That’s an important insight because it brings in the question, Where are we just engaged in the confidence game (for instance, Melville analyses the confidence game in his novels, and most ideologies are such confidence games), and where are we still in a legitimate, imaginative analysis of reality? There are some criteria: completeness, fulfilling the perspectives, not omitting this or that–empirical criteria.

Reason as the Response to the Divine Ground

PATRICIA COONAN: It  [“Reason”] wouldn’t be [the same as] natural reason?

ERIC VOEGELIN: Reason itself isn’t natural; even Thomas admitted that. The “natural reason” is due to God’s grace.

PATRICIA COONAN: Oh. But so is life–

JOHN BELAIR: Wouldn’t you rather say the correct use of “reason” is “grace”?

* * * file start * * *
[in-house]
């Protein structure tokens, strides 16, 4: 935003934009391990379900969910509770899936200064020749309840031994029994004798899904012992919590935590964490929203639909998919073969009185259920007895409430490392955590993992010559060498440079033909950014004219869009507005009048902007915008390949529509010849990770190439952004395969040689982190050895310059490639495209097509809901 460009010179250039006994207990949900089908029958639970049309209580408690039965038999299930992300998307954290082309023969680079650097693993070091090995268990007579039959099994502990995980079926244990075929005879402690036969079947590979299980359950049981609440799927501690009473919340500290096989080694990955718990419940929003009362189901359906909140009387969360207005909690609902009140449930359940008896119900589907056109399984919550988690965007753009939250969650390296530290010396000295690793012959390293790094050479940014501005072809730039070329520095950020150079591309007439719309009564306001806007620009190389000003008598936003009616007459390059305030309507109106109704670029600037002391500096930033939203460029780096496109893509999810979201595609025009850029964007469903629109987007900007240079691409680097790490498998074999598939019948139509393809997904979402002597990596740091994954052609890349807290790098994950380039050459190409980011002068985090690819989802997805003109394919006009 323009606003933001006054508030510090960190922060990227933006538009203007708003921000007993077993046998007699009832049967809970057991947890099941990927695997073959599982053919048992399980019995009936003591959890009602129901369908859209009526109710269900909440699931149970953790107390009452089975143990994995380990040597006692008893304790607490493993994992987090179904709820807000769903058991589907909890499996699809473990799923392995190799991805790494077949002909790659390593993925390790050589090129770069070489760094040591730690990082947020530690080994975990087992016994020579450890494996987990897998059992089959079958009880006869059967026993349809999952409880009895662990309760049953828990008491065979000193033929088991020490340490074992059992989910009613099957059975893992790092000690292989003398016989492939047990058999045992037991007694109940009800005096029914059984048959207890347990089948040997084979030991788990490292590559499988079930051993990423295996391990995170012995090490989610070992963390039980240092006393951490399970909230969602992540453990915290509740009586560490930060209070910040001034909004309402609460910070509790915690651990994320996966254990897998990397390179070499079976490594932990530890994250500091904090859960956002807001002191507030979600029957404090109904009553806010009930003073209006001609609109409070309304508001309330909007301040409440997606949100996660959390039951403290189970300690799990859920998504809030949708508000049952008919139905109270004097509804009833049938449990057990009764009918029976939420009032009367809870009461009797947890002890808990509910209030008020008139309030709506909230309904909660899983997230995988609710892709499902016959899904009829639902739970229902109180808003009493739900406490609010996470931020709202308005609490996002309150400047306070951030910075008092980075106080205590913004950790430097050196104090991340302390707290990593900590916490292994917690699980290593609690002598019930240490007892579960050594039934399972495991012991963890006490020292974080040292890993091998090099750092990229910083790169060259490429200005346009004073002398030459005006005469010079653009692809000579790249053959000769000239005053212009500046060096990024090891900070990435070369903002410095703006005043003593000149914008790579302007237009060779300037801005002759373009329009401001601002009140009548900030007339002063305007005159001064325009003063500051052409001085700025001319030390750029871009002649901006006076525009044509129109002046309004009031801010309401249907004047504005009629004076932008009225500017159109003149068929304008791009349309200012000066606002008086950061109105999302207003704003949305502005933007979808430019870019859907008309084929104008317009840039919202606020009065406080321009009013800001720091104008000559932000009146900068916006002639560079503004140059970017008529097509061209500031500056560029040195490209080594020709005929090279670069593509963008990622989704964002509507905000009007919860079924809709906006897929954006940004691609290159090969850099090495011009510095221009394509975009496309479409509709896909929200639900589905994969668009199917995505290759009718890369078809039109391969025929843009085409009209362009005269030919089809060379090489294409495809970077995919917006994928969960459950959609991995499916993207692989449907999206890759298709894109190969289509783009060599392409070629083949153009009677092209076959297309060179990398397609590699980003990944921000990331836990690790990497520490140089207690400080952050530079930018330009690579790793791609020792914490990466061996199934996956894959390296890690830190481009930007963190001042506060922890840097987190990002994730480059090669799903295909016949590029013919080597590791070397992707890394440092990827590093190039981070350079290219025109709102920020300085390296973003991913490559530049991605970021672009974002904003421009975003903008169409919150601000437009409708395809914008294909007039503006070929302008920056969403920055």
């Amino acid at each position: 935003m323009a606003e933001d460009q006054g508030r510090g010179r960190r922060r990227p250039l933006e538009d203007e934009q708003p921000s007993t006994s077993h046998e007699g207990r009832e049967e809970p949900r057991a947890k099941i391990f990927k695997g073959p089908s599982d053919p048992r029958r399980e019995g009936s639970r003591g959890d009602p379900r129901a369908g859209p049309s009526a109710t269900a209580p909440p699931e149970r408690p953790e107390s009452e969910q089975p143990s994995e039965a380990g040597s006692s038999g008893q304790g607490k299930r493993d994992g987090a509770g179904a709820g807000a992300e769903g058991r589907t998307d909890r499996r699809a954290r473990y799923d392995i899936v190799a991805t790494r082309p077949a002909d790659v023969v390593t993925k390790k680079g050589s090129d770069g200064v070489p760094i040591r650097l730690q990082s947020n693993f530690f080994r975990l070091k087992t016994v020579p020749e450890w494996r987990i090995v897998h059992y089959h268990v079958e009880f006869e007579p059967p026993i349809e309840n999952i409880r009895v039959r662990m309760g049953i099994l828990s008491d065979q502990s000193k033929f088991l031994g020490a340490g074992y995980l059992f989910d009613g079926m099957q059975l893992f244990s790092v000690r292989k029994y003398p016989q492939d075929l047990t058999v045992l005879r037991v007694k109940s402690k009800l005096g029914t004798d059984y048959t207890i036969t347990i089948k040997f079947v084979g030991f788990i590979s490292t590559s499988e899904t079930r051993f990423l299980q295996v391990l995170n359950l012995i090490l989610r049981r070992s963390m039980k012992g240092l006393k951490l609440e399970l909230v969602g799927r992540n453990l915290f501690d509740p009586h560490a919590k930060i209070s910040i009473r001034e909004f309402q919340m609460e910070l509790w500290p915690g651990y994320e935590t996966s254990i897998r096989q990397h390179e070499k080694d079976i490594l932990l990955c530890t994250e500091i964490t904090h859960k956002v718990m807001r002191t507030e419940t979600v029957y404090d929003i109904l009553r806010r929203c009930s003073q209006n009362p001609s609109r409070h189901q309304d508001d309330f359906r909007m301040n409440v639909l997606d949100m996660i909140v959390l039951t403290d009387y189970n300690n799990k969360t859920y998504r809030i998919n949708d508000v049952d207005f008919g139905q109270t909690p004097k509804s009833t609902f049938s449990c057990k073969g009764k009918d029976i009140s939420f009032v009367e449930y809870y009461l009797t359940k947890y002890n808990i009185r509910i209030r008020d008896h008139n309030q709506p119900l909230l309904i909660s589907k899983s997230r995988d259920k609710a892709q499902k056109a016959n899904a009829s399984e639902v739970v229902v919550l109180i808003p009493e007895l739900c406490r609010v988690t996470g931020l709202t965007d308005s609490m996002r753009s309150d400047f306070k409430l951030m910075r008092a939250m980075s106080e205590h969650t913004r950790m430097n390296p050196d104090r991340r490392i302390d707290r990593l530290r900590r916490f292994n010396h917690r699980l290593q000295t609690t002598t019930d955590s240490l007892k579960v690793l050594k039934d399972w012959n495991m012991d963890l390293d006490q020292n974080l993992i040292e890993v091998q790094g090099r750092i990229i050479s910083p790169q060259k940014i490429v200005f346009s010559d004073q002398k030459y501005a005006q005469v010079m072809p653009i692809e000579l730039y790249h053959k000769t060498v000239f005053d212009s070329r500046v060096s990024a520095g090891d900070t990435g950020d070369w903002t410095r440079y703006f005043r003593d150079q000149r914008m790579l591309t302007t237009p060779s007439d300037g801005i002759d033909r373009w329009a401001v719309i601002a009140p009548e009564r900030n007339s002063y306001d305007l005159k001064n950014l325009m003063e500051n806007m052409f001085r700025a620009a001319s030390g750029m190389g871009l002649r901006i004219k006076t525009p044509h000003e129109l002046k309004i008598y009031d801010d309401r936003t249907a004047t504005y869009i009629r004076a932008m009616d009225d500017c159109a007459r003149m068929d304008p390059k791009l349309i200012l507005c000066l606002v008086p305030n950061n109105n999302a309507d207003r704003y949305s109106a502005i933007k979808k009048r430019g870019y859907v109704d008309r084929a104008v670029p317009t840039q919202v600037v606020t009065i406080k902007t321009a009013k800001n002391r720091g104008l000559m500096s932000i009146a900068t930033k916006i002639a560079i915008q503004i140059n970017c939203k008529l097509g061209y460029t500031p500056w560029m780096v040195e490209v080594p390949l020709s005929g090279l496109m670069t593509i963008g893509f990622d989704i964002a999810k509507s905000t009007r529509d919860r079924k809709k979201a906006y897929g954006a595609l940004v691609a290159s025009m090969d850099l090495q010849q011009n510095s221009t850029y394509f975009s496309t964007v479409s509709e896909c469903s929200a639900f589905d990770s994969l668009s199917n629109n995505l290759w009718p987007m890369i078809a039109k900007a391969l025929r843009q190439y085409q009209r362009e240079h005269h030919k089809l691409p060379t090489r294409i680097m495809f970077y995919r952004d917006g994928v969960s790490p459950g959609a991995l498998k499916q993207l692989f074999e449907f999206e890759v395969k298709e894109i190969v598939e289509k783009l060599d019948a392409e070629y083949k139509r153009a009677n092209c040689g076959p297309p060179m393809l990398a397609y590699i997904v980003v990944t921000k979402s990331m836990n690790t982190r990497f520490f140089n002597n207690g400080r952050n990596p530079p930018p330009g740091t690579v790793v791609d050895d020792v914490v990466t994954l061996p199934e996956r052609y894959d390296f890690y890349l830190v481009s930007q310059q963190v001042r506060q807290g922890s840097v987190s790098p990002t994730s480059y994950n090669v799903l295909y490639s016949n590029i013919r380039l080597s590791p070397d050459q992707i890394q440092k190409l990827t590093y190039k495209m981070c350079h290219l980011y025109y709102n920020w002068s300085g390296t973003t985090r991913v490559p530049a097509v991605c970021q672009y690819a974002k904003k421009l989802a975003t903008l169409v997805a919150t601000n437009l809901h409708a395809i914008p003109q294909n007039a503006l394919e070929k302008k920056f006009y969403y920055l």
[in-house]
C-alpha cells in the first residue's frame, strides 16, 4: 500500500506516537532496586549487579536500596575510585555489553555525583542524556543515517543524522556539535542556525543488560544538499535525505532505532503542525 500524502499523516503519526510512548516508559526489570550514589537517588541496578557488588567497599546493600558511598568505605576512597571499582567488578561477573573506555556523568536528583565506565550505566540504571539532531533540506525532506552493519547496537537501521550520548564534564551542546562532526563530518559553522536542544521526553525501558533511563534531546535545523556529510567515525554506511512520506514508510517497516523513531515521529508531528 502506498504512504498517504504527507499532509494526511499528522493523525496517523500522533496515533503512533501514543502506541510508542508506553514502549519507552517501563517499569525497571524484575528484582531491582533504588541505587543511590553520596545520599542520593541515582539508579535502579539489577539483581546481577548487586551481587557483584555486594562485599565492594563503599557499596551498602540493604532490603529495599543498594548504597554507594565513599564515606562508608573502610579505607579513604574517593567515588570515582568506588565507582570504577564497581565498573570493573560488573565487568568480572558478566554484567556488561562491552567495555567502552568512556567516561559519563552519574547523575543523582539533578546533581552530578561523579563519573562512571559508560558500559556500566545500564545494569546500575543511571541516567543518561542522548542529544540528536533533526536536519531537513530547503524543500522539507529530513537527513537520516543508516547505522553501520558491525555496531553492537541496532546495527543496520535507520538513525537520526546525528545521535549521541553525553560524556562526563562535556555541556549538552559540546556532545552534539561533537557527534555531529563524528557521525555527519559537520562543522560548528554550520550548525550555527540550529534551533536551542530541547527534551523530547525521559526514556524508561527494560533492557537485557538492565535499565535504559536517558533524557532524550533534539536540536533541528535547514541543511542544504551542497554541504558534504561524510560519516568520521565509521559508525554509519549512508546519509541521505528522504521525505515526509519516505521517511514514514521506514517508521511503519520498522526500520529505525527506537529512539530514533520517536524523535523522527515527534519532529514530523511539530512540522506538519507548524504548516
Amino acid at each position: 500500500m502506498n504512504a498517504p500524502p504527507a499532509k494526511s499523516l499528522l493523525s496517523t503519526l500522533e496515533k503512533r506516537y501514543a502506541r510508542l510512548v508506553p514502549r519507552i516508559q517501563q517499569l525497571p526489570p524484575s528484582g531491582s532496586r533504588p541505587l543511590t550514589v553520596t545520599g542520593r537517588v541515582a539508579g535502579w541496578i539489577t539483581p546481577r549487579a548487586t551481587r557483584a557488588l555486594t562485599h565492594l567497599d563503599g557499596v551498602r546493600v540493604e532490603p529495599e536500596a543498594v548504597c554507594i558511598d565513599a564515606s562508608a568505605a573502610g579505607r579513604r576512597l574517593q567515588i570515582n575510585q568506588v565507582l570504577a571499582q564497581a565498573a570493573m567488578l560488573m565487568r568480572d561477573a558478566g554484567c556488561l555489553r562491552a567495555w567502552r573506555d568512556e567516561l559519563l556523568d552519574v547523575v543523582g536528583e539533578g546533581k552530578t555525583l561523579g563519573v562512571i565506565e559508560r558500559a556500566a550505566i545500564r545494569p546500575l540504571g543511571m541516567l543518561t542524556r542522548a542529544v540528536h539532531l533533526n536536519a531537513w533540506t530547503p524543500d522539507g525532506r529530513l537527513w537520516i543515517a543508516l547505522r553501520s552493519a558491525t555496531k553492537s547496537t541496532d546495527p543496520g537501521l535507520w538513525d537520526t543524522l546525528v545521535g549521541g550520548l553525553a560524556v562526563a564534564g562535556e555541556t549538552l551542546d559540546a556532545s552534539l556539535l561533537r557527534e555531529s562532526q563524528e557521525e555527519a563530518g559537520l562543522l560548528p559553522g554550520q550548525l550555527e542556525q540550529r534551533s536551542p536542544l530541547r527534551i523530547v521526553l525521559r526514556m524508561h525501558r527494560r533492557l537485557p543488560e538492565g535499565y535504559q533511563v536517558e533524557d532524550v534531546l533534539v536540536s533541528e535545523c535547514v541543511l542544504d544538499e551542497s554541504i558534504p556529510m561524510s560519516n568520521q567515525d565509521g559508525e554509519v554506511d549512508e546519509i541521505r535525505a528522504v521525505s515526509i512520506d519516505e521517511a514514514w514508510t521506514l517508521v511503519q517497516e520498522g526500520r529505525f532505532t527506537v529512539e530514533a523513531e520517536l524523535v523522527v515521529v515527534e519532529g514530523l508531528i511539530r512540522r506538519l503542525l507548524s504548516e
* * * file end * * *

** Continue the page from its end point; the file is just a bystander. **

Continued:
ERIC VOEGELIN: That would be a secondary proposition. But first: What is reason after all? Reason did not exist in language in the history of mankind until it was formulated in the Greek fifth century as a word denoting the tension between man as a human being and the Divine ground of his existence of which he is in search. The consciousness of being caused by the Divine ground and being in search of the Divine ground–that is reason. Period.

That is the meaning of the word reason. That is why I always insist on speaking of “noetic” and use the term nous: in order not to get into the problems of the ideological concept of reason of the eighteenth century.

The word nous is applied by Plato and Aristotle to the con­sciousness of being in search of the ground of one’s existence, of the meaning of one’s existence–the search, the zetesis. One is in the state of ignorance, of agnoia; one asks questions, the aporein; and the answer is that the Divine nous is the cause that moves me into the search.